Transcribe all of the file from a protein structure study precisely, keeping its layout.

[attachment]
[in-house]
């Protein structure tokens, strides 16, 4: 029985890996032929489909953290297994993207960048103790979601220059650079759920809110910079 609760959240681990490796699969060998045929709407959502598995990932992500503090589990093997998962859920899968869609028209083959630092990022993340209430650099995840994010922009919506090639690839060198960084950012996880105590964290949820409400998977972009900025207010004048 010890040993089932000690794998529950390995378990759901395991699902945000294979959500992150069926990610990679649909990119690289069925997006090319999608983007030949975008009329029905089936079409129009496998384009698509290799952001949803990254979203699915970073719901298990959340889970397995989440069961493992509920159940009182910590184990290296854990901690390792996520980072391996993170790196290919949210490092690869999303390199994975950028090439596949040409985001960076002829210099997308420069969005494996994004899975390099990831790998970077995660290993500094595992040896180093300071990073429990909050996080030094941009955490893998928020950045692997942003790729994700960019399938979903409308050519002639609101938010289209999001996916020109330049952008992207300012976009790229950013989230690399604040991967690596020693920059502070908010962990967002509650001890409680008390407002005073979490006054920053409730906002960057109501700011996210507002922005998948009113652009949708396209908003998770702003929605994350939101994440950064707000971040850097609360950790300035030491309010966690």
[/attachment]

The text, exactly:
[in-house]
């Protein structure tokens, strides 16, 4: 029985890996032929489909953290297994993207960048103790979601220059650079759920809110910079 609760959240681990490796699969060998045929709407959502598995990932992500503090589990093997998962859920899968869609028209083959630092990022993340209430650099995840994010922009919506090639690839060198960084950012996880105590964290949820409400998977972009900025207010004048 010890040993089932000690794998529950390995378990759901395991699902945000294979959500992150069926990610990679649909990119690289069925997006090319999608983007030949975008009329029905089936079409129009496998384009698509290799952001949803990254979203699915970073719901298990959340889970397995989440069961493992509920159940009182910590184990290296854990901690390792996520980072391996993170790196290919949210490092690869999303390199994975950028090439596949040409985001960076002829210099997308420069969005494996994004899975390099990831790998970077995660290993500094595992040896180093300071990073429990909050996080030094941009955490893998928020950045692997942003790729994700960019399938979903409308050519002639609101938010289209999001996916020109330049952008992207300012976009790229950013989230690399604040991967690596020693920059502070908010962990967002509650001890409680008390407002005073979490006054920053409730906002960057109501700011996210507002922005998948009113652009949708396209908003998770702003929605994350939101994440950064707000971040850097609360950790300035030491309010966690």